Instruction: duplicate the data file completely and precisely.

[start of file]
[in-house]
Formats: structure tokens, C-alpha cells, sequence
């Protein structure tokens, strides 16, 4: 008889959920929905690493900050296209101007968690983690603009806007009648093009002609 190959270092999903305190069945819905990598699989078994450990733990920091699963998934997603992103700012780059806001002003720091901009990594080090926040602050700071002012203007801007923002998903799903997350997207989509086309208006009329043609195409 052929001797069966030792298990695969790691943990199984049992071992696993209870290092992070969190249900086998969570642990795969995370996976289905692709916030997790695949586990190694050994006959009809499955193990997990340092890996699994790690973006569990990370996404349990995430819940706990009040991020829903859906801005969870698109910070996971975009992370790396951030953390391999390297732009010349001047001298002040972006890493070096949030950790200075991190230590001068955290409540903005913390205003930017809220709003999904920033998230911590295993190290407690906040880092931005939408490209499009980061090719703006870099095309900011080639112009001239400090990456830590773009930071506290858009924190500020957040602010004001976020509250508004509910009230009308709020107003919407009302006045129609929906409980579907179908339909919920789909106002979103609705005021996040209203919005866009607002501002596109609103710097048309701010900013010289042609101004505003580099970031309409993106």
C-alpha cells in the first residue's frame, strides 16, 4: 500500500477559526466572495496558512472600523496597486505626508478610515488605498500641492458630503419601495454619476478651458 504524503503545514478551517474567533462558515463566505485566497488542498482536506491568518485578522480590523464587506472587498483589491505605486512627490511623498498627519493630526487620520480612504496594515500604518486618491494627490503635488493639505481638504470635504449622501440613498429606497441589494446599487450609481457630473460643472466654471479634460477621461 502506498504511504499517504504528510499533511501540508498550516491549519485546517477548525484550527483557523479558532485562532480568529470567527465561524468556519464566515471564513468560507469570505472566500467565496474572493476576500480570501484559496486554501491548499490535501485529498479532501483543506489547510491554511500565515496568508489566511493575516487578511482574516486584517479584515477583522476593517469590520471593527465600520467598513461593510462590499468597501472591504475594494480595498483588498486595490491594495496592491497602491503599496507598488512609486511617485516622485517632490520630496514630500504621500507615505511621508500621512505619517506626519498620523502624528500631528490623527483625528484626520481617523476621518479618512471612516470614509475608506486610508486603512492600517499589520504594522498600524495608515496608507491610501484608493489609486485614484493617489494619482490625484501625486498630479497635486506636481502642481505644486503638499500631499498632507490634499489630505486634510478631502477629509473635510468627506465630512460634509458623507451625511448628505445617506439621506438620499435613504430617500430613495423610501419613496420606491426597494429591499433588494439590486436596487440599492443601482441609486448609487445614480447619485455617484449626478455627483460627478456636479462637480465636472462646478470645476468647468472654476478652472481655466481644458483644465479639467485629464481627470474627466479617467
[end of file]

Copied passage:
[in-house]
Formats: structure tokens, C-alpha cells, sequence
């Protein structure tokens, strides 16, 4: 008889959920929905690493900050296209101007968690983690603009806007009648093009002609 190959270092999903305190069945819905990598699989078994450990733990920091699963998934997603992103700012780059806001002003720091901009990594080090926040602050700071002012203007801007923002998903799903997350997207989509086309208006009329043609195409 052929001797069966030792298990695969790691943990199984049992071992696993209870290092992070969190249900086998969570642990795969995370996976289905692709916030997790695949586990190694050994006959009809499955193990997990340092890996699994790690973006569990990370996404349990995430819940706990009040991020829903859906801005969870698109910070996971975009992370790396951030953390391999390297732009010349001047001298002040972006890493070096949030950790200075991190230590001068955290409540903005913390205003930017809220709003999904920033998230911590295993190290407690906040880092931005939408490209499009980061090719703006870099095309900011080639112009001239400090990456830590773009930071506290858009924190500020957040602010004001976020509250508004509910009230009308709020107003919407009302006045129609929906409980579907179908339909919920789909106002979103609705005021996040209203919005866009607002501002596109609103710097048309701010900013010289042609101004505003580099970031309409993106």
C-alpha cells in the first residue's frame, strides 16, 4: 500500500477559526466572495496558512472600523496597486505626508478610515488605498500641492458630503419601495454619476478651458 504524503503545514478551517474567533462558515463566505485566497488542498482536506491568518485578522480590523464587506472587498483589491505605486512627490511623498498627519493630526487620520480612504496594515500604518486618491494627490503635488493639505481638504470635504449622501440613498429606497441589494446599487450609481457630473460643472466654471479634460477621461 502506498504511504499517504504528510499533511501540508498550516491549519485546517477548525484550527483557523479558532485562532480568529470567527465561524468556519464566515471564513468560507469570505472566500467565496474572493476576500480570501484559496486554501491548499490535501485529498479532501483543506489547510491554511500565515496568508489566511493575516487578511482574516486584517479584515477583522476593517469590520471593527465600520467598513461593510462590499468597501472591504475594494480595498483588498486595490491594495496592491497602491503599496507598488512609486511617485516622485517632490520630496514630500504621500507615505511621508500621512505619517506626519498620523502624528500631528490623527483625528484626520481617523476621518479618512471612516470614509475608506486610508486603512492600517499589520504594522498600524495608515496608507491610501484608493489609486485614484493617489494619482490625484501625486498630479497635486506636481502642481505644486503638499500631499498632507490634499489630505486634510478631502477629509473635510468627506465630512460634509458623507451625511448628505445617506439621506438620499435613504430617500430613495423610501419613496420606491426597494429591499433588494439590486436596487440599492443601482441609486448609487445614480447619485455617484449626478455627483460627478456636479462637480465636472462646478470645476468647468472654476478652472481655466481644458483644465479639467485629464481627470474627466479617467